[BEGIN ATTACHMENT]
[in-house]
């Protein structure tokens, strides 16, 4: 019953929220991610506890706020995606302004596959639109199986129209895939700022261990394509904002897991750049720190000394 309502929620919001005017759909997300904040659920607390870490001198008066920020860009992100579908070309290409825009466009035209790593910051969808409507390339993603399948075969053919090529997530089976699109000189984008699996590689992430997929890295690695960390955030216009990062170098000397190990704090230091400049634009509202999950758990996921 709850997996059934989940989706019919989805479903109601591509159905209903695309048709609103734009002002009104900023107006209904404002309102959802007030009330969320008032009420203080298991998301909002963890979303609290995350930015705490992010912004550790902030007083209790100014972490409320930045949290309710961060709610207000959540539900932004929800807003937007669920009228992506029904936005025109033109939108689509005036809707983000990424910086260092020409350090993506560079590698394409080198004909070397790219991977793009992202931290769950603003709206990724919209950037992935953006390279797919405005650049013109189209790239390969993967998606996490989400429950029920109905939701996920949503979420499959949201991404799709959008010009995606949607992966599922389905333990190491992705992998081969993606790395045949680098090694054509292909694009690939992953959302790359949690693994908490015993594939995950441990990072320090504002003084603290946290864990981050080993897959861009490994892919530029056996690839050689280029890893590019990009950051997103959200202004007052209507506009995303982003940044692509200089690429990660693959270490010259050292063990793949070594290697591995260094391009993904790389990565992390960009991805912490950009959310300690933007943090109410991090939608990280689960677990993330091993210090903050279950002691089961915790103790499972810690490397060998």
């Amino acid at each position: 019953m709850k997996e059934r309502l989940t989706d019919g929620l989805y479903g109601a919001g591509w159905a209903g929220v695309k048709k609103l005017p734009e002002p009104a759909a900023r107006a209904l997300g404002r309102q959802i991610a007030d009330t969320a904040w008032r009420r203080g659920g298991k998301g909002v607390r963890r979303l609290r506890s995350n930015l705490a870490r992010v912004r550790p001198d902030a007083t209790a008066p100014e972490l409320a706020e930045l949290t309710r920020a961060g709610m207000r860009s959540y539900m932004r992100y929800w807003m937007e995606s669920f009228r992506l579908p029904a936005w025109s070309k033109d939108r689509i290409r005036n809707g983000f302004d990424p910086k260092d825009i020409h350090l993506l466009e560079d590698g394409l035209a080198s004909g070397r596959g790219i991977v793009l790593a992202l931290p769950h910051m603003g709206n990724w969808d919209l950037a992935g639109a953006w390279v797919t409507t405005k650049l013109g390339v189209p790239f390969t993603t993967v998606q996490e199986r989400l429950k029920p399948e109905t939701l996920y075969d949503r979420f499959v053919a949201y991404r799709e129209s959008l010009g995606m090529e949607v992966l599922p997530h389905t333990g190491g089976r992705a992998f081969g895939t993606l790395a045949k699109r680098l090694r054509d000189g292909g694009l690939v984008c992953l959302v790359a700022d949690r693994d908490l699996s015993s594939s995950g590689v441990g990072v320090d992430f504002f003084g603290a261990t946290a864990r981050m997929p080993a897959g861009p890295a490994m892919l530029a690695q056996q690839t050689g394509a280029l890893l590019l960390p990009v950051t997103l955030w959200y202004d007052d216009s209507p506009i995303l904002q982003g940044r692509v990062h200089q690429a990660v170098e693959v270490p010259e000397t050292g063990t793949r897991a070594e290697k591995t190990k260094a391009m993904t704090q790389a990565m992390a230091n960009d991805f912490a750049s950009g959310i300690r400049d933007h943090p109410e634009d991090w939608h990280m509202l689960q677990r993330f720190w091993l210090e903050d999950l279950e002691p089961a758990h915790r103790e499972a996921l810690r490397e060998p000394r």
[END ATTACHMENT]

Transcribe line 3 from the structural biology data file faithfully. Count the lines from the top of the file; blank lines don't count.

């Amino acid at each position: 019953m709850k997996e059934r309502l989940t989706d019919g929620l989805y479903g109601a919001g591509w159905a209903g929220v695309k048709k609103l005017p734009e002002p009104a759909a900023r107006a209904l997300g404002r309102q959802i991610a007030d009330t969320a904040w008032r009420r203080g659920g298991k998301g909002v607390r963890r979303l609290r506890s995350n930015l705490a870490r992010v912004r550790p001198d902030a007083t209790a008066p100014e972490l409320a706020e930045l949290t309710r920020a961060g709610m207000r860009s959540y539900m932004r992100y929800w807003m937007e995606s669920f009228r992506l579908p029904a936005w025109s070309k033109d939108r689509i290409r005036n809707g983000f302004d990424p910086k260092d825009i020409h350090l993506l466009e560079d590698g394409l035209a080198s004909g070397r596959g790219i991977v793009l790593a992202l931290p769950h910051m603003g709206n990724w969808d919209l950037a992935g639109a953006w390279v797919t409507t405005k650049l013109g390339v189209p790239f390969t993603t993967v998606q996490e199986r989400l429950k029920p399948e109905t939701l996920y075969d949503r979420f499959v053919a949201y991404r799709e129209s959008l010009g995606m090529e949607v992966l599922p997530h389905t333990g190491g089976r992705a992998f081969g895939t993606l790395a045949k699109r680098l090694r054509d000189g292909g694009l690939v984008c992953l959302v790359a700022d949690r693994d908490l699996s015993s594939s995950g590689v441990g990072v320090d992430f504002f003084g603290a261990t946290a864990r981050m997929p080993a897959g861009p890295a490994m892919l530029a690695q056996q690839t050689g394509a280029l890893l590019l960390p990009v950051t997103l955030w959200y202004d007052d216009s209507p506009i995303l904002q982003g940044r692509v990062h200089q690429a990660v170098e693959v270490p010259e000397t050292g063990t793949r897991a070594e290697k591995t190990k260094a391009m993904t704090q790389a990565m992390a230091n960009d991805f912490a750049s950009g959310i300690r400049d933007h943090p109410e634009d991090w939608h990280m509202l689960q677990r993330f720190w091993l210090e903050d999950l279950e002691p089961a758990h915790r103790e499972a996921l810690r490397e060998p000394r």